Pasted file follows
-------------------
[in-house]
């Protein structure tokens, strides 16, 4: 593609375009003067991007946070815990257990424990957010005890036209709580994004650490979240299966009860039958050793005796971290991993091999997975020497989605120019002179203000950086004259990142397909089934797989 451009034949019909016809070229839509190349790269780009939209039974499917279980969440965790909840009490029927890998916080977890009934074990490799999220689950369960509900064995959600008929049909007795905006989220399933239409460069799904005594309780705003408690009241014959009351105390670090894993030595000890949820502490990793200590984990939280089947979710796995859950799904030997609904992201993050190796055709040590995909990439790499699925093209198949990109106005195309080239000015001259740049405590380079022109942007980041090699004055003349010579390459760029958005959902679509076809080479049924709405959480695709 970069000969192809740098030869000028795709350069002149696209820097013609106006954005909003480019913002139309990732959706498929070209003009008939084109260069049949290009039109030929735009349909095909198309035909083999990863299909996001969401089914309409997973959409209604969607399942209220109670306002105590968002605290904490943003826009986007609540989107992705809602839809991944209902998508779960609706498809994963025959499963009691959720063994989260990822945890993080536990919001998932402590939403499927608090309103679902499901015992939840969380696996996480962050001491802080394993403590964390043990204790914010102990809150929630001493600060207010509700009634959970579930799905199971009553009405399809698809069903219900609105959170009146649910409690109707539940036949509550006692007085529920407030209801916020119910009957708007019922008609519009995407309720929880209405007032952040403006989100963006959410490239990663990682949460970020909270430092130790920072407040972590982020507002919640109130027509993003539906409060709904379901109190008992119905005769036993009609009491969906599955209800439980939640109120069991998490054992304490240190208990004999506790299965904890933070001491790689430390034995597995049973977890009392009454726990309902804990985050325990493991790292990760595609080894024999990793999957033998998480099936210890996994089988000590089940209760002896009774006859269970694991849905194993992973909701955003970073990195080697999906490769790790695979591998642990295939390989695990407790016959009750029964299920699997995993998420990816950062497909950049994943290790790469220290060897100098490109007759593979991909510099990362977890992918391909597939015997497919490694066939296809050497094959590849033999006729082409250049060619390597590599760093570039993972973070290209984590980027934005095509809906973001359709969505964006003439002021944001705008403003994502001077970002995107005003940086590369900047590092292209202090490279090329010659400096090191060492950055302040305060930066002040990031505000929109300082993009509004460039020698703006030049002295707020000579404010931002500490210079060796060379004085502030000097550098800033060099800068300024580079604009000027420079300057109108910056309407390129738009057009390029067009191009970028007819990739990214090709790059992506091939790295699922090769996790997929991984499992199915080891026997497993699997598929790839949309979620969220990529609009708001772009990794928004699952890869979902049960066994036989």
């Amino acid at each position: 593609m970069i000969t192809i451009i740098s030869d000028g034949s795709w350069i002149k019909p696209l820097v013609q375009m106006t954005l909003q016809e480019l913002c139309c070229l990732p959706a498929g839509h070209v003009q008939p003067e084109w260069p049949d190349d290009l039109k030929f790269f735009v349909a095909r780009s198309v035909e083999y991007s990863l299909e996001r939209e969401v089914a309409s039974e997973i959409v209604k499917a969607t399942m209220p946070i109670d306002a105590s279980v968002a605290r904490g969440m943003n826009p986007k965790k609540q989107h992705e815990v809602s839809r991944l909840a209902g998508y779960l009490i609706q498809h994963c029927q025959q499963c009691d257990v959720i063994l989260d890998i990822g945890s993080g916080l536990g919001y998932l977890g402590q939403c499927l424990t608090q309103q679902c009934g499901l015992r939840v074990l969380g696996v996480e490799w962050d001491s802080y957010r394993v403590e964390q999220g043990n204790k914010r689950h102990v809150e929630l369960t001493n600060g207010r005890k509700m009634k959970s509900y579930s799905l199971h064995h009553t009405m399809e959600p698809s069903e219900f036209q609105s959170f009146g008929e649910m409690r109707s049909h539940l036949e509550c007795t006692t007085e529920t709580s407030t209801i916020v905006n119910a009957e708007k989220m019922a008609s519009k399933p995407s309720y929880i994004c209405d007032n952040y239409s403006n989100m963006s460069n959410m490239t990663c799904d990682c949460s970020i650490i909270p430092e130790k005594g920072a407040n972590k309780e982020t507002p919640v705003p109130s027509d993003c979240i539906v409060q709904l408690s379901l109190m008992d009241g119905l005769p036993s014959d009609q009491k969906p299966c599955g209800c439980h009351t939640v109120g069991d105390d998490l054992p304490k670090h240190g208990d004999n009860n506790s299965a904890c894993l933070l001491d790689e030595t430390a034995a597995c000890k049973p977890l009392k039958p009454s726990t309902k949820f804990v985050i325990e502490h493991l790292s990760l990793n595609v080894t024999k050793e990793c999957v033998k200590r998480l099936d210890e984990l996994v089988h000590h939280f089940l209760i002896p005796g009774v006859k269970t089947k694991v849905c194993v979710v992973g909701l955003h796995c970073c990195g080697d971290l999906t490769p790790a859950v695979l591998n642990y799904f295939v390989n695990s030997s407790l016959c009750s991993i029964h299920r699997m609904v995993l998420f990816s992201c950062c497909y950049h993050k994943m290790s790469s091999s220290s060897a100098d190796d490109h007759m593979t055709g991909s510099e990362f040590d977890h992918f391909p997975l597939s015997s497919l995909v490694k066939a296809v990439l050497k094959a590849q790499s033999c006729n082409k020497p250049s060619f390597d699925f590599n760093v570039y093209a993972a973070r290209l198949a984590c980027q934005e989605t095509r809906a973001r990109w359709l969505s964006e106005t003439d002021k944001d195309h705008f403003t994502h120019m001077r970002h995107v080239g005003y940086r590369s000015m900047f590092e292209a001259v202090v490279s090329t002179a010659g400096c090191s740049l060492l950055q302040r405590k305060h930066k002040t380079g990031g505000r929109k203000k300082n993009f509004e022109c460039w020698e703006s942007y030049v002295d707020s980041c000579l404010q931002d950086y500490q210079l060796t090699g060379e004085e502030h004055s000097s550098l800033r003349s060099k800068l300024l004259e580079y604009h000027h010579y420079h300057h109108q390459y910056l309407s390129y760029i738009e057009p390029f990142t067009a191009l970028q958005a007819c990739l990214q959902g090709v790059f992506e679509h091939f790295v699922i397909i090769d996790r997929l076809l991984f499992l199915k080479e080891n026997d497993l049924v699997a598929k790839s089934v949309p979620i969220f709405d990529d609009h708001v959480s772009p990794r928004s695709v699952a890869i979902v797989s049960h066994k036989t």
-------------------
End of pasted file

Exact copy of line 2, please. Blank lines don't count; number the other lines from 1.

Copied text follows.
């Protein structure tokens, strides 16, 4: 593609375009003067991007946070815990257990424990957010005890036209709580994004650490979240299966009860039958050793005796971290991993091999997975020497989605120019002179203000950086004259990142397909089934797989 451009034949019909016809070229839509190349790269780009939209039974499917279980969440965790909840009490029927890998916080977890009934074990490799999220689950369960509900064995959600008929049909007795905006989220399933239409460069799904005594309780705003408690009241014959009351105390670090894993030595000890949820502490990793200590984990939280089947979710796995859950799904030997609904992201993050190796055709040590995909990439790499699925093209198949990109106005195309080239000015001259740049405590380079022109942007980041090699004055003349010579390459760029958005959902679509076809080479049924709405959480695709 970069000969192809740098030869000028795709350069002149696209820097013609106006954005909003480019913002139309990732959706498929070209003009008939084109260069049949290009039109030929735009349909095909198309035909083999990863299909996001969401089914309409997973959409209604969607399942209220109670306002105590968002605290904490943003826009986007609540989107992705809602839809991944209902998508779960609706498809994963025959499963009691959720063994989260990822945890993080536990919001998932402590939403499927608090309103679902499901015992939840969380696996996480962050001491802080394993403590964390043990204790914010102990809150929630001493600060207010509700009634959970579930799905199971009553009405399809698809069903219900609105959170009146649910409690109707539940036949509550006692007085529920407030209801916020119910009957708007019922008609519009995407309720929880209405007032952040403006989100963006959410490239990663990682949460970020909270430092130790920072407040972590982020507002919640109130027509993003539906409060709904379901109190008992119905005769036993009609009491969906599955209800439980939640109120069991998490054992304490240190208990004999506790299965904890933070001491790689430390034995597995049973977890009392009454726990309902804990985050325990493991790292990760595609080894024999990793999957033998998480099936210890996994089988000590089940209760002896009774006859269970694991849905194993992973909701955003970073990195080697999906490769790790695979591998642990295939390989695990407790016959009750029964299920699997995993998420990816950062497909950049994943290790790469220290060897100098490109007759593979991909510099990362977890992918391909597939015997497919490694066939296809050497094959590849033999006729082409250049060619390597590599760093570039993972973070290209984590980027934005095509809906973001359709969505964006003439002021944001705008403003994502001077970002995107005003940086590369900047590092292209202090490279090329010659400096090191060492950055302040305060930066002040990031505000929109300082993009509004460039020698703006030049002295707020000579404010931002500490210079060796060379004085502030000097550098800033060099800068300024580079604009000027420079300057109108910056309407390129738009057009390029067009191009970028007819990739990214090709790059992506091939790295699922090769996790997929991984499992199915080891026997497993699997598929790839949309979620969220990529609009708001772009990794928004699952890869979902049960066994036989």